Hot Spots Policing in Las Vegas: Results From a Blocked Randomized Controlled Trial in Chronic Violent Crime Locations

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Journal of Experimental Criminology

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Objectives: This randomized experiment explored the impact of hot spots policing (HSP) strategies on criminal offenses and calls for service within chronic, persistent violent crime clusters in Las Vegas, NV. Methods: Forty-four street segments were randomized into treatment (N = 22) and control (N = 22) conditions across nine chronic, persistent violent crime areas. The conditions (foot patrols, stationary patrol vehicles, and business-as-usual) were active for 6 months. Results: Over 90% of the hot spots experienced an average of 1.5 h or greater of patrol dosage per day. In terms of impact, the mixed effects negative binomial regression results showed that the addition of HSP had a marginally significant reduction on overall crime (− 21%), a statistically significant reduction on overall calls for service (− 25.7%), and a statistically significant reduction of 34% on violent calls for service. Conclusions: Reductions in crime and calls for service occurred in settings where enhanced patrol resources were already deployed. The findings did not demonstrate any evidence of a ceiling effect for HSP to impact crime and violence, even where additional patrol resources were already higher than normal.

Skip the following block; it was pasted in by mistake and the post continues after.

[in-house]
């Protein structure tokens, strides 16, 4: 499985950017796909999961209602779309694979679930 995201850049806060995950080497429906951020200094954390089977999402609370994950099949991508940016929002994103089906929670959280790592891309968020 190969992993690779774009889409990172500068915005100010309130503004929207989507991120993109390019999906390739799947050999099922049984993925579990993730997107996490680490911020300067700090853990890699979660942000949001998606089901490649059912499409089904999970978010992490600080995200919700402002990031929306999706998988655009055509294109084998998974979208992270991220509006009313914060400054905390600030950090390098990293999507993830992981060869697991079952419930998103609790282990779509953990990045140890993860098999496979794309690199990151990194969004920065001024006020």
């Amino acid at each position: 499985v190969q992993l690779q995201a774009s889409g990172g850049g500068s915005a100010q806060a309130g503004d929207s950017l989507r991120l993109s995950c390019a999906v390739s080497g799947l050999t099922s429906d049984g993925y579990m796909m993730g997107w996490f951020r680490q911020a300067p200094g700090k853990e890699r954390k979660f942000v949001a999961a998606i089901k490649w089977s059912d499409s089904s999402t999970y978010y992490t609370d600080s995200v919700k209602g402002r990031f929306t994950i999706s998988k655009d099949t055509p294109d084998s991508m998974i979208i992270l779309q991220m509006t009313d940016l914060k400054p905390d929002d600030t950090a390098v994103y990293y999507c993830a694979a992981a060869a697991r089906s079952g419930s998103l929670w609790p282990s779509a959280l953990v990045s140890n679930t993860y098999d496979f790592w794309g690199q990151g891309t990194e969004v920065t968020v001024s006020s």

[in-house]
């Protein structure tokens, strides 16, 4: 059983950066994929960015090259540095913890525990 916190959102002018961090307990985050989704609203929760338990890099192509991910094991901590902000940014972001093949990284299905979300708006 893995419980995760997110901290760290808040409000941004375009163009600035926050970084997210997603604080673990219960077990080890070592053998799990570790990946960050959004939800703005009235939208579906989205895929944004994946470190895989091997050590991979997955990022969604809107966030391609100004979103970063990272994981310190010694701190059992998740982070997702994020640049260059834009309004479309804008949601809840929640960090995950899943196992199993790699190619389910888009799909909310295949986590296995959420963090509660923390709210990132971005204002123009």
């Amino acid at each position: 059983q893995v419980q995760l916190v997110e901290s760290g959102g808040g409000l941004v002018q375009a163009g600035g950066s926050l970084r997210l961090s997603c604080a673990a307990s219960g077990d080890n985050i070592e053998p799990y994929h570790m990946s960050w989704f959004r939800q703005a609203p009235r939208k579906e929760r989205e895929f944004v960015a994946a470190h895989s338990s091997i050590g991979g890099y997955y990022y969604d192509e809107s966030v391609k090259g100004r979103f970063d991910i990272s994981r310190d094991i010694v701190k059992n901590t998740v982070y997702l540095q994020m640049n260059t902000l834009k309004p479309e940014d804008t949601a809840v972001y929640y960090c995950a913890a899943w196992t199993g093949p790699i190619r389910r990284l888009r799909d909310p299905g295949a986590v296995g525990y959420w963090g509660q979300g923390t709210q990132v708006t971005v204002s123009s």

Hot spots policing; Randomized controlled trial; Ceiling effects; Crime reduction; Las Vegas


Criminology and Criminal Justice



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